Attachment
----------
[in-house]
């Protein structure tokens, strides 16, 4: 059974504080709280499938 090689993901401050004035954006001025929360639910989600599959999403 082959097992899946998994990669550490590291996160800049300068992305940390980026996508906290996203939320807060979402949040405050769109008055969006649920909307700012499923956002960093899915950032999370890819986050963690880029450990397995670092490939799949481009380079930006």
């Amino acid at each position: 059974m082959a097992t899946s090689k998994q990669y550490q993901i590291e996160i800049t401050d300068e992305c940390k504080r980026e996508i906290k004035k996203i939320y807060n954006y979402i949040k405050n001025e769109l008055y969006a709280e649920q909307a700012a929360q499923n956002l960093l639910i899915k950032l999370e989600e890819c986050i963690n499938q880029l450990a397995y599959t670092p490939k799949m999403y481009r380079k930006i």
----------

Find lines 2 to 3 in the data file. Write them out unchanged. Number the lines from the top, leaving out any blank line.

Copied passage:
């Protein structure tokens, strides 16, 4: 059974504080709280499938 090689993901401050004035954006001025929360639910989600599959999403 082959097992899946998994990669550490590291996160800049300068992305940390980026996508906290996203939320807060979402949040405050769109008055969006649920909307700012499923956002960093899915950032999370890819986050963690880029450990397995670092490939799949481009380079930006």
């Amino acid at each position: 059974m082959a097992t899946s090689k998994q990669y550490q993901i590291e996160i800049t401050d300068e992305c940390k504080r980026e996508i906290k004035k996203i939320y807060n954006y979402i949040k405050n001025e769109l008055y969006a709280e649920q909307a700012a929360q499923n956002l960093l639910i899915k950032l999370e989600e890819c986050i963690n499938q880029l450990a397995y599959t670092p490939k799949m999403y481009r380079k930006i």